Charting the end of Irish emigration to America as we have known it, and the emergence of extensive transnationalism.

What Irish migrant Gerry Brennan most remembers about his first few months in America in the 1980s were two extremes he simply hadn’t anticipated: the fierce heat that sapped his energy as he painted houses in ninety-degree weather, and the cost of calling his mother at home, over $3 a minute. He learned to adjust to the heat.  His mother in Kildare waited by a coin box telephone each Sunday for his call. Like so many 1980s New Irish in America, Gerry was “undocumented.” She worried about him. They both adapted to conditions and used the resources available to remain in touch across the Atlantic.

Fast-forward several decades into the 2000s. Gerry has a green card and a thriving construction business in Boston. He could have returned to Ireland in the 1990s, like so many other New Irish in America.  Instead, for decades he’s maintained connections to both Ireland and America with the aid of each technological advance – email, texts, Skype, social media.

He owns a house in Ireland where he brings his family every year. His children, all dual citizens, have grown close to their Irish cousins via social media, something he expected, but they’re still a little surprised by the diversity they encounter in Kildare – people from Eastern Europe, Africa, Asia, members of Ireland’s immigrant population. He and his family learned to adapt to a changed place “at home” just as he learned to adapt to life in America.  They all feel as if life can continue “here and there.”

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Gerry Brennan. Image: Íde B. O'Carroll.

Gerry Brennan. Image: Íde B. O'Carroll.

Galway-woman Teresa O’Hara felt forced out of Ireland in 1987 because she couldn’t manage to get a job during the economic recession when unemployment levels reached 18%. With a Master’s degree in Health Care Policy from the London School of Economics, she came to Boston, long considered a hub for medical research. Teresa accepted the leaving as a necessity. This is what you do if there are no jobs in Ireland. It was a defining Irish story. Over 70,000 other Irish people, like Teresa, aged between 15 and 24 left Ireland during 1988/1989, at a time when the Republic’s population was 3.5 million.

Reliant on her boyfriend’s relatives to help her initially, she was surprised by their ideas about Ireland and being Irish, especially since they rarely, if ever, returned, and some had never even put a foot on the Emerald Isle they spoke of so fondly. They were kind. They were helpful. She just didn’t understand them, nor they her.

She took pleasure in attending events at the Boston Public Library. They liked dancing or going to the pub. She wasn’t a practicing Catholic and certainly not a regular Mass-goer.  They identified strongly as Catholic even named their beloved neighborhoods after the parish. They were flabbergasted when she refused to take jobs for which she felt overqualified. “They thought I was cracked, that I should take any job going.” She confidently held out of a position where she’d advance in her specialty area. Once she got work in a research facility, she moved out, curious about Boston’s other cultures and ethnicities.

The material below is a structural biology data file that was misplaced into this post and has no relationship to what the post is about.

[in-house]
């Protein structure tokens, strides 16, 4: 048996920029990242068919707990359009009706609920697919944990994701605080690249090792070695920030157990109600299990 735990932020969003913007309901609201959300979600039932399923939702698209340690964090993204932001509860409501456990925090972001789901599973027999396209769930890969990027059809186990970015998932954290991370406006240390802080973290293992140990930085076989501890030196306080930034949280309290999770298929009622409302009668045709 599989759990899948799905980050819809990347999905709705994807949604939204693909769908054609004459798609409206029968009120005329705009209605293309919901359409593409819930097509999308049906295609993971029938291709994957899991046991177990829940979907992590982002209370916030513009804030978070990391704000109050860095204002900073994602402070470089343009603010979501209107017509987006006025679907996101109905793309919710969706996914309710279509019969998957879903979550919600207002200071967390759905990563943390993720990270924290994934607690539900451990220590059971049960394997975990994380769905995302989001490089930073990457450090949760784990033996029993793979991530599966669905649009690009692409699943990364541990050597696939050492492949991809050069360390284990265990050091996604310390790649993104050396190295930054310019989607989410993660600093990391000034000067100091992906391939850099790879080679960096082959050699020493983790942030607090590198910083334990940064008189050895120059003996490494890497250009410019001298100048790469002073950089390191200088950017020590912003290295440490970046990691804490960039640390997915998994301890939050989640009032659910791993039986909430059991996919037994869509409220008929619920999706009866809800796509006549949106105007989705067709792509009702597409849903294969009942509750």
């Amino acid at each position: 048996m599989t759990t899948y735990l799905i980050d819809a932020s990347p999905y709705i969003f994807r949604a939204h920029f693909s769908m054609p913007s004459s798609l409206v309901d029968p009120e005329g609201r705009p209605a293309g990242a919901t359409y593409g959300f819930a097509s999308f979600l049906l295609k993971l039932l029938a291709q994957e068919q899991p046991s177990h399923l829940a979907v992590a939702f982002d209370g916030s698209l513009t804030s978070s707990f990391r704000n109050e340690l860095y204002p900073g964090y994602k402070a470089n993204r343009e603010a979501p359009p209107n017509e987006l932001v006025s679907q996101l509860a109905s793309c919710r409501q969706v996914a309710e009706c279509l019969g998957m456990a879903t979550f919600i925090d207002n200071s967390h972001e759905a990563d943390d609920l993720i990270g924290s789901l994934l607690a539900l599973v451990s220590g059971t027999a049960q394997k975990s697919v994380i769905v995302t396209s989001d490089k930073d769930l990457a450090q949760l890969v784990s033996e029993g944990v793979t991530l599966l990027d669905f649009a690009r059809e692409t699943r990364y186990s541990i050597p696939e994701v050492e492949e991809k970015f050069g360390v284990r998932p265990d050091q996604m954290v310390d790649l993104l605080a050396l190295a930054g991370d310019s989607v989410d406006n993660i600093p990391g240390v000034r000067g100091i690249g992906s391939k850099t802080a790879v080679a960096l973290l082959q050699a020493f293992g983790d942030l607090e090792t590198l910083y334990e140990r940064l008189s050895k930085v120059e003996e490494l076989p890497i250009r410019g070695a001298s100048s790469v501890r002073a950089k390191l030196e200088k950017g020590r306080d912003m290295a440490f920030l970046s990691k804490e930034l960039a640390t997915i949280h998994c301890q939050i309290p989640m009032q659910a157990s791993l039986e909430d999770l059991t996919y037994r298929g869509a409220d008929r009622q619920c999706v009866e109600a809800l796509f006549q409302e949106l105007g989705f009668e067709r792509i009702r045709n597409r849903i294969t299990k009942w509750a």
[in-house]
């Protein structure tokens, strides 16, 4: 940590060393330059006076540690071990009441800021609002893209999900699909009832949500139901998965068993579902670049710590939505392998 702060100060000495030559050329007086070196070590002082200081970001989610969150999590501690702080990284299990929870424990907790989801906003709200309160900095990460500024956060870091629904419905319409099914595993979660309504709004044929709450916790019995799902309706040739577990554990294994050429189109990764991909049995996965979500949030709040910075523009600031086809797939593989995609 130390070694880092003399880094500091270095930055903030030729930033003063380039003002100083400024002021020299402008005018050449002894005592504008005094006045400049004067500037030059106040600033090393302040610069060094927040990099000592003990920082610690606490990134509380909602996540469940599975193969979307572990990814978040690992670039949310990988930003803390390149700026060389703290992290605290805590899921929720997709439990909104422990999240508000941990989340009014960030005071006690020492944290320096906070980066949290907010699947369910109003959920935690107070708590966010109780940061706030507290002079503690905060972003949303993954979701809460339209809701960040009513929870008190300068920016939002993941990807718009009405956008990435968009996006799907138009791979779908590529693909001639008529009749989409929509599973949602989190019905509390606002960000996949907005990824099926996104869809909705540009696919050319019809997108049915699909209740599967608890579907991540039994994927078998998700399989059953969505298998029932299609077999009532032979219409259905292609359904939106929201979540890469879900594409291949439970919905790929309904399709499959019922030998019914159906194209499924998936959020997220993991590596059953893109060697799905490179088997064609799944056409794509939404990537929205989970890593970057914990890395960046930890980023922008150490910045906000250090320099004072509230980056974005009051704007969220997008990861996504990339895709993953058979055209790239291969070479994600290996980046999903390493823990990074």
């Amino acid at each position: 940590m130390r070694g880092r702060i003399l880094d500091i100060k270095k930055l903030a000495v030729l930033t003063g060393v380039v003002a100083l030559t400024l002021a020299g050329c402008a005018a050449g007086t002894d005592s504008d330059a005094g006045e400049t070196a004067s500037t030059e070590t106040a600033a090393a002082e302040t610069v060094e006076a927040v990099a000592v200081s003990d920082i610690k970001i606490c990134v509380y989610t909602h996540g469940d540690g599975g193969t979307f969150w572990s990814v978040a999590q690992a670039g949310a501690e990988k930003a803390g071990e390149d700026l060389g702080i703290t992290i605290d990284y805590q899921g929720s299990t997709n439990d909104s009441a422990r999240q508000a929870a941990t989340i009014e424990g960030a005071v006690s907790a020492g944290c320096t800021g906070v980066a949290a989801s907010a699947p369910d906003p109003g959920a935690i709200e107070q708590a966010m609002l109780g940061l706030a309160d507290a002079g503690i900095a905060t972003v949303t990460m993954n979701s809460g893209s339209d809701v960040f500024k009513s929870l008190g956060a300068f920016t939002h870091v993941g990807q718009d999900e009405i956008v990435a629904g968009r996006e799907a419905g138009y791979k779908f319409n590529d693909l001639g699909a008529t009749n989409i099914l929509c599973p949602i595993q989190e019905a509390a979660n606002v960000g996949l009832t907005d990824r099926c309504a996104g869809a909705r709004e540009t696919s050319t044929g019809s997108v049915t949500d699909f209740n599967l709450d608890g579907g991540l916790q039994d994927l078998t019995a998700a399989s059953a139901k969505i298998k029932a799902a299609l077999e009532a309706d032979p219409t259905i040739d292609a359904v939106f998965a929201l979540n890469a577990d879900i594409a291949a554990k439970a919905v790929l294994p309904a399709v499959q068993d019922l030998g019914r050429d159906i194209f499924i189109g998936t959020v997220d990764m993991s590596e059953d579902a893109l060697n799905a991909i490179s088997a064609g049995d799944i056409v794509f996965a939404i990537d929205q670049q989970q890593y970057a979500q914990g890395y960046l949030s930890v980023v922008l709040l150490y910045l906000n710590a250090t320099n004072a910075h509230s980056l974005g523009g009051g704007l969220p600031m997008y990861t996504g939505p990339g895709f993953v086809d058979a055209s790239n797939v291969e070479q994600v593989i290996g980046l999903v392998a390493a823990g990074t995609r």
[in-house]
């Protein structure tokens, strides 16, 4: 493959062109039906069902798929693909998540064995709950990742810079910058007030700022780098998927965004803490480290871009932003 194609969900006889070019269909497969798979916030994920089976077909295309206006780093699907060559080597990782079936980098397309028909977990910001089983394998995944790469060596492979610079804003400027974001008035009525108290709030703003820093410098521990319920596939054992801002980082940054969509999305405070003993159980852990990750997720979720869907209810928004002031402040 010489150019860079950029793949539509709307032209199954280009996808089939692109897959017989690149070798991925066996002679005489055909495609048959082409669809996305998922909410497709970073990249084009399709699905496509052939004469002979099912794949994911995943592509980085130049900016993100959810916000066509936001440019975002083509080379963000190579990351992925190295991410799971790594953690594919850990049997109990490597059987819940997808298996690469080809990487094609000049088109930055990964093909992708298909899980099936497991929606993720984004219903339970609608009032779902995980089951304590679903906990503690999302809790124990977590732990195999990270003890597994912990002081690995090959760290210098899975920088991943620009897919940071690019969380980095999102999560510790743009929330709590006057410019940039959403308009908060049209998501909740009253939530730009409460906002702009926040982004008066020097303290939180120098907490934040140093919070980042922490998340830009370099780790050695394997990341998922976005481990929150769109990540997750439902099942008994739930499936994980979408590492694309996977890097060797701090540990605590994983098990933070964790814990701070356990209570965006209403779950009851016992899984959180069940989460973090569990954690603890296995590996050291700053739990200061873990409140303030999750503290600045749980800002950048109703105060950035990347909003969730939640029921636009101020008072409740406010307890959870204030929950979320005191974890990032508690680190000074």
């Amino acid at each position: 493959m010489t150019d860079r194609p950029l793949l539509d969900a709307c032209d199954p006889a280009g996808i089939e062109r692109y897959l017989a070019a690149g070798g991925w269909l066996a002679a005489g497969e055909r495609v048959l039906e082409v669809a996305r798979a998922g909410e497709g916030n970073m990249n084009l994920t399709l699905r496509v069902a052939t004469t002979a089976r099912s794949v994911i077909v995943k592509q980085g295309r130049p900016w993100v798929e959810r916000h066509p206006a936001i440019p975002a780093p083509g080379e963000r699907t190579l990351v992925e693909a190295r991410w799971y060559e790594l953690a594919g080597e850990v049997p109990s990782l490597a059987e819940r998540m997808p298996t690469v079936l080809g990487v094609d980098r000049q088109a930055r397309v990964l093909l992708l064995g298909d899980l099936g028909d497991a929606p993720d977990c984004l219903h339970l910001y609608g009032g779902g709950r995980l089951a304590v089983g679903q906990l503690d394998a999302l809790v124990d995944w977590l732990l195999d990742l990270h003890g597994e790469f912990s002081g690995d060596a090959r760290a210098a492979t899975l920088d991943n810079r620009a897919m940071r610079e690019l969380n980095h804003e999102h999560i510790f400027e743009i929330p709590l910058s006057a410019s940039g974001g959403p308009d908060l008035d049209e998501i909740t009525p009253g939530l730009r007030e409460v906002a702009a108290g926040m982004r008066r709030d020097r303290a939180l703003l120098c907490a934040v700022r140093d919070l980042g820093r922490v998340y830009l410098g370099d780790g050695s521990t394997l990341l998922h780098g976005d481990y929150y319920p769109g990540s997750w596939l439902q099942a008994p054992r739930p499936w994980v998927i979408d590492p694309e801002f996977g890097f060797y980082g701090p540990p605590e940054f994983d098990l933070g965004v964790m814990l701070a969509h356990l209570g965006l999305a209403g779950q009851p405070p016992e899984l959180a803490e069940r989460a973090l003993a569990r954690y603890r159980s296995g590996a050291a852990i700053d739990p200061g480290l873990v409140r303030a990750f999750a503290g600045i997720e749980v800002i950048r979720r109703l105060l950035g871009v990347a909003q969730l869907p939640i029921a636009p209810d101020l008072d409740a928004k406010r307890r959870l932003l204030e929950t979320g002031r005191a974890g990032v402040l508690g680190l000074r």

Teresa O'Hara. Image: Íde B. O'Carroll.

Teresa O'Hara. Image: Íde B. O'Carroll.

When Teresa and Gerry left Ireland in the 1980s, it was a place with a persistent history of emigration, high unemployment and limited possibilities.  It was also a modern society, a place where young people had access to third level education in far greater numbers than had ever been the case in the past. They expected that America would be a modern place, too.

In established Irish neighborhoods the new arrivals in America encountered representations of Irish identity that unsettled them. Several generations removed from the landmass of Ireland, the Irish-identified communities had evolved cherished traditions, practices and rituals to express Irish heritage. To understand how this happened, consider this: In 1871, there were 1,856,000 Irish-born in the US, but by 1991, that number had dropped dramatically to 187,000, an almost 90% decrease.  Despite the disconnect in terms of expressions of Irish heritage, when it truly mattered, they were united. They joined forces in the 1990s to lobby for US immigration reform to benefit the New Irish “undocumented.”

Return to Ireland

Rena Cody. Image: Íde B. O'Carroll.

Rena Cody. Image: Íde B. O'Carroll.

When Ireland’s fortunes improved in the late 1990s, Teresa left Boston, convinced that she could contribute, based on all she had learned in America about health-care policy. Eventually, she piloted a Healthcare Management Program at a college in Dublin.  On the other side of the Atlantic, Ireland now had its share of immigrants, people from Africa, Eastern Europe, Russia, the Philippines, South-East Asia, including asylum seekers from places like Afghanistan and Somalia. At its peak, in one year, from 2006 to 2007, some 100,000 immigrants arrived in Ireland. Teresa met the faces of the globe on the streets of Dublin, at the college where she taught and in the housing estate where she lived.  

Transnationals & ICT (Information & Communications Technologies)

However, she did not cut her ties with America.  She continued to network with healthcare professionals there and to conduct joint research projects.  The explosion in ICT helped, of course. Aligned to both places on an ongoing basis, Ireland and America, she too became a transnational, maintaining professional and personal ties that made the boundaries of geography seem irrelevant. Located on either side of the Atlantic by the  2000s, Gerry and Teresa’s capacity to sustain personal and professional ties that transcend national borders marked the emergence of extensive transnationalism in Irish-US migration.